(Cue "Powerhouse," by Raymond Scott)
Nanofabbers are on my mind right now. They've shown up in some work I'm doing with IFTF; they're the focus of a project underway with CRN; and they're one of the manifestations of the "software control of matter" conversation underway at the EPSRC Ideas Factory.
An imaginary (*ahem*, "scenaric") version of a nanofabber shows up occasionally here at OtF: the StuffStation Deluxe ("...for when you want more stuff!"). Looking oddly like a fancy dishwasher, the StuffStation Deluxe offers its users a way to make things at the touch of a button. Enter in some code (no doubt grabbed from the AppleZon iStuff Store or downloaded from Forgeforge.org), press a button, and minutes later, ding! ("Honey, I think the laptop's done!")
But these aren't magical Star Trek replicators, they're machines that put things together, teeny tiny piece by teeny tiny piece. How does that work? Here are two videos that will make things clear.
The first is the latest version of the nanofactory designed by none other than Dr. Eric "Engines of Creation" Drexler, and turned into animated reality by John Burch. It's a five minute clip of a nanofactory making a foldable computer for an engineer (who apparently lives and works in the Uncanny Valley). There was an earlier version floating around the web last year, but this one has been updated, and can be downloaded in its high res, no artifacts, 77 megabyte glory from the animator's own site, Scintillating Science.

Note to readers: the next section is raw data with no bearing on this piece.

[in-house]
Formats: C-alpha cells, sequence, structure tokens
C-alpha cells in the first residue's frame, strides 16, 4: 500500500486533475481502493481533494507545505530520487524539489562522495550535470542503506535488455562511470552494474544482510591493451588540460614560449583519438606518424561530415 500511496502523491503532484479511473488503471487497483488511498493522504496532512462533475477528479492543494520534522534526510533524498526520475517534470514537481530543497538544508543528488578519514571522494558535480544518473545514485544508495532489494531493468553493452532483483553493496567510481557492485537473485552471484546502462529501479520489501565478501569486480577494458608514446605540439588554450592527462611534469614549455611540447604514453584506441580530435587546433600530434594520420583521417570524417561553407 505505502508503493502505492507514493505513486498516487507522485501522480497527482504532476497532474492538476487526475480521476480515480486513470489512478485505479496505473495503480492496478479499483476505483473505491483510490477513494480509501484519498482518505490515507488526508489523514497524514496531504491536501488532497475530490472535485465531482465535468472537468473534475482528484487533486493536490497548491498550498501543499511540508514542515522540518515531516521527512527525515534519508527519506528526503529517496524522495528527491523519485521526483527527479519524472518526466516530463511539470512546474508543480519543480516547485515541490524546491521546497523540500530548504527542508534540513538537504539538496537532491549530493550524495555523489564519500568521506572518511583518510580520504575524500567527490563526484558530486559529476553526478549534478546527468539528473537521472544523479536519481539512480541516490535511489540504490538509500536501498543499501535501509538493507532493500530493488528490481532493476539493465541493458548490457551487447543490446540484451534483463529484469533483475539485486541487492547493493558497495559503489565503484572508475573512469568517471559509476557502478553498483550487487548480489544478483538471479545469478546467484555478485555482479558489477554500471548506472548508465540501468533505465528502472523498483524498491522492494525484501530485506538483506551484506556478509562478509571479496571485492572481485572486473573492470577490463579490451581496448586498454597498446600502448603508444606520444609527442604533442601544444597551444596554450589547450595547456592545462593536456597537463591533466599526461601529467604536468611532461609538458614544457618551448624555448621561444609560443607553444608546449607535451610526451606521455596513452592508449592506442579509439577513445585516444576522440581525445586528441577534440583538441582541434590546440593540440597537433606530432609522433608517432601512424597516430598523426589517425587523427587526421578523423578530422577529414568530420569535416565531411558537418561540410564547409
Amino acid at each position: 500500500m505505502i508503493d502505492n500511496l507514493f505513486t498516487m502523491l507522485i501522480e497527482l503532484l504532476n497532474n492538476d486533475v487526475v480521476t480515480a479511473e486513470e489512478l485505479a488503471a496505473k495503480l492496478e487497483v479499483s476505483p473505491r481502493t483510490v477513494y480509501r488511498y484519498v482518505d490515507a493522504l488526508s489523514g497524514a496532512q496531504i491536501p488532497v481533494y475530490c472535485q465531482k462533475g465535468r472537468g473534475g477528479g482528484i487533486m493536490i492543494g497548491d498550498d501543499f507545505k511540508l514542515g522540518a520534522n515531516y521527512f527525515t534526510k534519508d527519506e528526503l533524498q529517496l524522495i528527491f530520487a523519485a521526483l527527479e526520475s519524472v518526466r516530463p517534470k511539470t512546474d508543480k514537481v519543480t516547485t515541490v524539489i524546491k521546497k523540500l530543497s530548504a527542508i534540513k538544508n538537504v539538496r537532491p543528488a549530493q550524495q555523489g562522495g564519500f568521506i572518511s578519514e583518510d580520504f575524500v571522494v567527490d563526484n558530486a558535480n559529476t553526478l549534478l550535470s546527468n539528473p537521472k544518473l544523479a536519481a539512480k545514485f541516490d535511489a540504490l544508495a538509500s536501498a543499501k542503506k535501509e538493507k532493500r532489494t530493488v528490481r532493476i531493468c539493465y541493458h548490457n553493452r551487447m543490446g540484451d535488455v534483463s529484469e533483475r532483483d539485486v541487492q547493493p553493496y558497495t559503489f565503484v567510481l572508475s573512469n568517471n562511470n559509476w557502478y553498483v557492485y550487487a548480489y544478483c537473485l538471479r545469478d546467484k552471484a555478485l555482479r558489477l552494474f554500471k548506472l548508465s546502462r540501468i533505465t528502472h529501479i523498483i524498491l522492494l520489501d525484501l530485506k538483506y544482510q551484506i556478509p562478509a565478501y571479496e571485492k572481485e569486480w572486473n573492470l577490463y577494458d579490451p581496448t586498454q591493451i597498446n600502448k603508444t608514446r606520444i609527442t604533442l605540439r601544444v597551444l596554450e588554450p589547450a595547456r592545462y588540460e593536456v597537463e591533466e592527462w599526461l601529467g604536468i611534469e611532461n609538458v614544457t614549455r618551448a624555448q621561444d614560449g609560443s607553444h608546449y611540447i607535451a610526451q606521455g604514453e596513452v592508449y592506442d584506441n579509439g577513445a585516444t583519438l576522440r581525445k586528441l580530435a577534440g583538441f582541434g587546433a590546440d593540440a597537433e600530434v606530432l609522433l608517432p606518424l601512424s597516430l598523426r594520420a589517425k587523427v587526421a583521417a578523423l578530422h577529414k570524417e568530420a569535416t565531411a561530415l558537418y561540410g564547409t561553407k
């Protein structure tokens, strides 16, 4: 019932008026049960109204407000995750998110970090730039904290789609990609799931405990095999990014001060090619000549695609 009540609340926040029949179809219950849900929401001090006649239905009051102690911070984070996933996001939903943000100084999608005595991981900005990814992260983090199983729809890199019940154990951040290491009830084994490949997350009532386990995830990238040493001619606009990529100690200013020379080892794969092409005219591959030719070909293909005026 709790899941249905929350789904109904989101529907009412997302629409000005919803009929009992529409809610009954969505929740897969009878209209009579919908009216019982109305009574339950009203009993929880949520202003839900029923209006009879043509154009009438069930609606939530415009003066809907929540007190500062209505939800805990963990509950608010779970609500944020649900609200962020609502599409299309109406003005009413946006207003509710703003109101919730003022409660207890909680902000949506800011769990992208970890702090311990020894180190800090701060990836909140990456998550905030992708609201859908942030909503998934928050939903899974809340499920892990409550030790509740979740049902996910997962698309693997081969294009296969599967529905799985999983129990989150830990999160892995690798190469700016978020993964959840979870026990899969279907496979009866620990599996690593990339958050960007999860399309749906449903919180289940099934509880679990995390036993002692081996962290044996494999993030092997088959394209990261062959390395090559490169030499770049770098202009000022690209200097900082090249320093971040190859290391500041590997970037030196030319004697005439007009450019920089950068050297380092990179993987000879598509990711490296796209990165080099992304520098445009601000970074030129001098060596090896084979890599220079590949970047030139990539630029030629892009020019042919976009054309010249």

The video, along with the accompanying narration, explain how a device comprising literally trillions of synchronous molecular robots could, in fact, work, and hints at what could be done with such a device.
But if you think that's unbelievable, you have to see this:
It's a car factory. No, not just that. It's a robotic car factory. No, wait.
Using only LEGO parts, this
guy ("knusel111" from Germany) group of teenagers from the robotics group of the Veit-Hoser-Gymnasium in Bogen, Bavaria, built an entirely automated device to make LEGO car after LEGO car. You even get to choose the color of the components!
It's a YouTube video, so don't expect great quality; if I can find the original mpeg/mov/wmv, I'll post that link. But even with the grainy Flash video, you can see this is something amazing. Sure, it takes six minutes to build a rinky-dink toy... but it's done completely in LEGO! It's also an extremely primitive example of how a nanofactory could (in principle) work.
Next challenge, Veit-Hoser-Gymnasium: make one of these that make make a duplicate of itself.